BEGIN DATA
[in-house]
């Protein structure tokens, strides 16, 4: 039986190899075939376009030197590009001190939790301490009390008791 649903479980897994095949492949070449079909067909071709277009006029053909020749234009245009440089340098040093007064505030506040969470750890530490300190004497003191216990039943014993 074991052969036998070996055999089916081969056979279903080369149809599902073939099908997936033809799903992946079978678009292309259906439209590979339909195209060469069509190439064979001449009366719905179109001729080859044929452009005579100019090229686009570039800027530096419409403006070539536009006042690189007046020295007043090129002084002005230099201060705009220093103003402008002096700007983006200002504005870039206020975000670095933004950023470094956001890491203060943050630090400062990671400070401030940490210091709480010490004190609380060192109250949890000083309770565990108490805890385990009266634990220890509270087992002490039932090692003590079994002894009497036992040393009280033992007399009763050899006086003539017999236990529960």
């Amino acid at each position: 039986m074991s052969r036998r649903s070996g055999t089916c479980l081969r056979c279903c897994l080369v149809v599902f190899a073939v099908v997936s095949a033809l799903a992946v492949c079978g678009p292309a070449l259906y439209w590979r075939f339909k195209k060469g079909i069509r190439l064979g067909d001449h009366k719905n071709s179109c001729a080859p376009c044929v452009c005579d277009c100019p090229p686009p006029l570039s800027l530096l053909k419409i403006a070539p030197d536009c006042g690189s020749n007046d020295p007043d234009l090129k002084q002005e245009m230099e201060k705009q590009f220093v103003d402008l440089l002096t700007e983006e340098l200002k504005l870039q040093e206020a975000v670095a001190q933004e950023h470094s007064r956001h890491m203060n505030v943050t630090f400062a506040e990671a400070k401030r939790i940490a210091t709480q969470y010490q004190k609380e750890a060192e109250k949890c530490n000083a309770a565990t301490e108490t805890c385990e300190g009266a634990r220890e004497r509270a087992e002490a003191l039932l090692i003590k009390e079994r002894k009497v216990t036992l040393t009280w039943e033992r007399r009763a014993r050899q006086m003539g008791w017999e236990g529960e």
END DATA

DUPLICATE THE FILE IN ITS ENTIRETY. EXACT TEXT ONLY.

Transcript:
[in-house]
């Protein structure tokens, strides 16, 4: 039986190899075939376009030197590009001190939790301490009390008791 649903479980897994095949492949070449079909067909071709277009006029053909020749234009245009440089340098040093007064505030506040969470750890530490300190004497003191216990039943014993 074991052969036998070996055999089916081969056979279903080369149809599902073939099908997936033809799903992946079978678009292309259906439209590979339909195209060469069509190439064979001449009366719905179109001729080859044929452009005579100019090229686009570039800027530096419409403006070539536009006042690189007046020295007043090129002084002005230099201060705009220093103003402008002096700007983006200002504005870039206020975000670095933004950023470094956001890491203060943050630090400062990671400070401030940490210091709480010490004190609380060192109250949890000083309770565990108490805890385990009266634990220890509270087992002490039932090692003590079994002894009497036992040393009280033992007399009763050899006086003539017999236990529960």
């Amino acid at each position: 039986m074991s052969r036998r649903s070996g055999t089916c479980l081969r056979c279903c897994l080369v149809v599902f190899a073939v099908v997936s095949a033809l799903a992946v492949c079978g678009p292309a070449l259906y439209w590979r075939f339909k195209k060469g079909i069509r190439l064979g067909d001449h009366k719905n071709s179109c001729a080859p376009c044929v452009c005579d277009c100019p090229p686009p006029l570039s800027l530096l053909k419409i403006a070539p030197d536009c006042g690189s020749n007046d020295p007043d234009l090129k002084q002005e245009m230099e201060k705009q590009f220093v103003d402008l440089l002096t700007e983006e340098l200002k504005l870039q040093e206020a975000v670095a001190q933004e950023h470094s007064r956001h890491m203060n505030v943050t630090f400062a506040e990671a400070k401030r939790i940490a210091t709480q969470y010490q004190k609380e750890a060192e109250k949890c530490n000083a309770a565990t301490e108490t805890c385990e300190g009266a634990r220890e004497r509270a087992e002490a003191l039932l090692i003590k009390e079994r002894k009497v216990t036992l040393t009280w039943e033992r007399r009763a014993r050899q006086m003539g008791w017999e236990g529960e």